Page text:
Nonetheless, law enforcement officials insist that there is no need to address mandatory minimum sentences, and call proposals to repeal such sentences a solution in search of a problem. They falsely argue that the only people serving sentences on mandatory minimum drug charges are “the worst of the worst,” drug traffickers. This is not true. There are ample real world examples to dispel the myth that only the worst offenders serve harsh drug sentences.
Moreover, this argument ignores the greatest damage wrought by mandatory minimums. It’s not simply that judges’ hands are tied. No, the biggest harm is that prosecutors use the threat of mandatory minimum sentences as leverage to exact plea deals. That’s how we fill our jails and prisons.
Only one of every three people charged with mandatory minimum drug offenses is actually sentenced to the mandatory term by a judge. The others—the vast majority—plead guilty to lesser offenses (at the discretion of the prosecutor) to avoid the risk of serving harsher, lengthier “mandatory” sentences, frequently without the possibility of parole.
Reform delayed is reform denied
Social justice and civil rights advocates have long worked to improve the criminal justice system in the Commonwealth – to make it more just and more equitable, and to improve outcomes for individuals and entire communities. We have proposed a wide range of reform legislation to reduce incarceration and racial disparities, we have educated policymakers with facts and figures, and we have shared personal stories. We recognized the work that went into bringing CSG to Massachusetts and had high hopes for its evidence-based approach to reform. And while we raised concerns about the initiative’s limited scope from the beginning, we have waited it out. We have patiently seen the process through despite our frustration that substantial criminal justice reforms have been held up and delayed for the past two legislative sessions, awaiting the CSG proposals.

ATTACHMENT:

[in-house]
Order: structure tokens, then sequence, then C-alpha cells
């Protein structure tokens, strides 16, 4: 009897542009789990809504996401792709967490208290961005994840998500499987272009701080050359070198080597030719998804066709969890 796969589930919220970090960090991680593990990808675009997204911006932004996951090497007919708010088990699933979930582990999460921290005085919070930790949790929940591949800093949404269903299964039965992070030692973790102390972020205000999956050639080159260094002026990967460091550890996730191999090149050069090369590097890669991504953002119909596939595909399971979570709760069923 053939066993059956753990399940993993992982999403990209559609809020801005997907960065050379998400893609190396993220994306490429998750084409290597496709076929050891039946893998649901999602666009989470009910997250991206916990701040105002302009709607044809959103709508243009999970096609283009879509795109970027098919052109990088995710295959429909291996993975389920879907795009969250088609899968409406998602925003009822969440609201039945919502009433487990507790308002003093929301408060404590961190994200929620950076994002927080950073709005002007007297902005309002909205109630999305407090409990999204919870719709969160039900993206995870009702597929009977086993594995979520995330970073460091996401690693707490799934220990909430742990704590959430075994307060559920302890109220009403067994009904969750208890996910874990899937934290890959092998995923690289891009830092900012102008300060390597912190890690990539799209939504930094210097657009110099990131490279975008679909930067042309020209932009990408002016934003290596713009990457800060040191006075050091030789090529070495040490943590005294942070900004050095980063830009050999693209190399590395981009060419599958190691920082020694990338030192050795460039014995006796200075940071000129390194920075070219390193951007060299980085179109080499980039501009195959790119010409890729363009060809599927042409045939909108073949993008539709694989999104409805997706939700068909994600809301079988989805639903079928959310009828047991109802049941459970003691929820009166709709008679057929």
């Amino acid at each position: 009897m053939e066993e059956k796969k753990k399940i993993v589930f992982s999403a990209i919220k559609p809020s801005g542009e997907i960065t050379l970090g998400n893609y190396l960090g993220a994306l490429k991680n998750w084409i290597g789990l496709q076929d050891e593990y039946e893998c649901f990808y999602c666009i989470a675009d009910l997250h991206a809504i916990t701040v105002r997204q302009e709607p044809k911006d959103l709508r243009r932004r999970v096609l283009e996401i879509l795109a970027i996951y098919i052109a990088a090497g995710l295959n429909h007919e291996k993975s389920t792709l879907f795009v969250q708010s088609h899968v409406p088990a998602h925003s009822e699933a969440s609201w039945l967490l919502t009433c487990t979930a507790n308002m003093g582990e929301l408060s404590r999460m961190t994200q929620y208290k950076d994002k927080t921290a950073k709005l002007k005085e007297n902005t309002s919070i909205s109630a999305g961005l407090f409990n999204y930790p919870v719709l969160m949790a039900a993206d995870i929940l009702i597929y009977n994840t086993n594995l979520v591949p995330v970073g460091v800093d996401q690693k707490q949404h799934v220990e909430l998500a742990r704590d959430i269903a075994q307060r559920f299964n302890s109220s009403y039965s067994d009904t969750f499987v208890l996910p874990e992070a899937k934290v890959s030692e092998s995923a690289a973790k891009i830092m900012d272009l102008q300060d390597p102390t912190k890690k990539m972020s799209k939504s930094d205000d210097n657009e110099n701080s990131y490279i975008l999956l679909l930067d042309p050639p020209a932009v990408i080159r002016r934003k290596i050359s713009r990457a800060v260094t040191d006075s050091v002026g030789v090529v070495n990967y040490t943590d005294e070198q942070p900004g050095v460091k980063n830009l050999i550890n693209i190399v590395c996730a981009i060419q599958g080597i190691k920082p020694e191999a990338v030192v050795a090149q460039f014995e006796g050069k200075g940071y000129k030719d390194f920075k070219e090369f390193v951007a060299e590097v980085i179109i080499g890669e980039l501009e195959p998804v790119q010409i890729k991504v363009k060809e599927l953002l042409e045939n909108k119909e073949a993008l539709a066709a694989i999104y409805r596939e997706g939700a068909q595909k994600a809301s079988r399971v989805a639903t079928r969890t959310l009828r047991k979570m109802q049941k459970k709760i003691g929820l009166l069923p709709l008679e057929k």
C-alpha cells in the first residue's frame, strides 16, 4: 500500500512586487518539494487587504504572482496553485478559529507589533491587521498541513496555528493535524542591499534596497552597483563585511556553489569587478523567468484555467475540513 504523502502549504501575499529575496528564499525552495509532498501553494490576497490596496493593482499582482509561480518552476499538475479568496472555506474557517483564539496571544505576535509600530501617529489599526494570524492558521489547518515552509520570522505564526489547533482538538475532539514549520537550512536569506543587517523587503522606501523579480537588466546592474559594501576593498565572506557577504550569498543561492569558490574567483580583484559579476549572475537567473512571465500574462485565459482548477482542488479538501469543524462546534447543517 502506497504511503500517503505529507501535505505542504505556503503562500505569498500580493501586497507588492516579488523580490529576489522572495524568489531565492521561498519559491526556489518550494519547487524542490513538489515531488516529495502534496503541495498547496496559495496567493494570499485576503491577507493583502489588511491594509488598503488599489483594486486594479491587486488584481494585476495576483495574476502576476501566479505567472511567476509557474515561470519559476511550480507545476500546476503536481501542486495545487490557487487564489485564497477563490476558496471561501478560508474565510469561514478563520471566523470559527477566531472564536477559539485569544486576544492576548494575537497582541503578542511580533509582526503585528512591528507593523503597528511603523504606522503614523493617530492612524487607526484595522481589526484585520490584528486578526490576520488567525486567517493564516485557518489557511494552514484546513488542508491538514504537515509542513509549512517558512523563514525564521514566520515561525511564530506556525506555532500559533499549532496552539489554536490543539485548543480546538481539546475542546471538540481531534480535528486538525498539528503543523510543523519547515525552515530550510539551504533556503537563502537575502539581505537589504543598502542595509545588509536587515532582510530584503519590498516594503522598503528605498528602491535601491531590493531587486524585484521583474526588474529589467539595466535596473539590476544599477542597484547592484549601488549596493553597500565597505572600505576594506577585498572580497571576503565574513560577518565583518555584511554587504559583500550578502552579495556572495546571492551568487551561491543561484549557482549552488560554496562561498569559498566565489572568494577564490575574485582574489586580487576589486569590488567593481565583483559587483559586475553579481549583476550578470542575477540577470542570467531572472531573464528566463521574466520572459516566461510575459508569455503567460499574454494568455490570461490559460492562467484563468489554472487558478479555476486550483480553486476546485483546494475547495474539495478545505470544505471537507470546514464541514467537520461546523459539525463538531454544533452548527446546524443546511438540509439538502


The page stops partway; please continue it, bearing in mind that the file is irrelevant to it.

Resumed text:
Indeed, we have respected the CSG process, and we respect its results. The Council of State Governments has done solid work in its narrow lane. Undoubtedly, their suggestions to increase programming for incarcerated individuals, provide oversight and support during reentry to the community, strengthen community supervision, and improve access to behavioral health supports are worthy of consideration. CSG researchers also identified the need and urged lawmakers to collect and analyze data on race, making it clear that Massachusetts collects and makes public insufficient data on race in our criminal justice system.
These proposals are fine, so far as they go. The problem is, they don’t go far enough.
Advocates and reform-minded legislators believe the CSG’s policy solutions simply don’t match the scale of the problems we face. Residents made it clear during the CSG meeting on December 21 that the reforms being considered are insufficient.
CSG must be only the first step toward real reform
When the state’s top leaders agreed to invite the Council of State Governments to come to Massachusetts, they developed consensus only around the need to reduce recidivism. We hope the intervening years, the CSG process itself, and the robust public discussion about the need for more comprehensive criminal justice reform have broadened their horizons and increased their appetite for real reform.
We’ve heard from some quarters that this is the first step in the process. Such statements must be more than mere platitudes. If policymakers pass legislation that is responsive only to the CSG recommendations, they will have failed the Commonwealth and its communities. We spend too much, incarcerate too many, and get too little in return.
Massachusetts is ripe for real criminal justice reform. In fact, we’re desperate for it. Tentative tinkering around the edges won’t suffice.
Rahsaan Hall is the director of the Racial Justice Program at the ACLU of Massachusetts.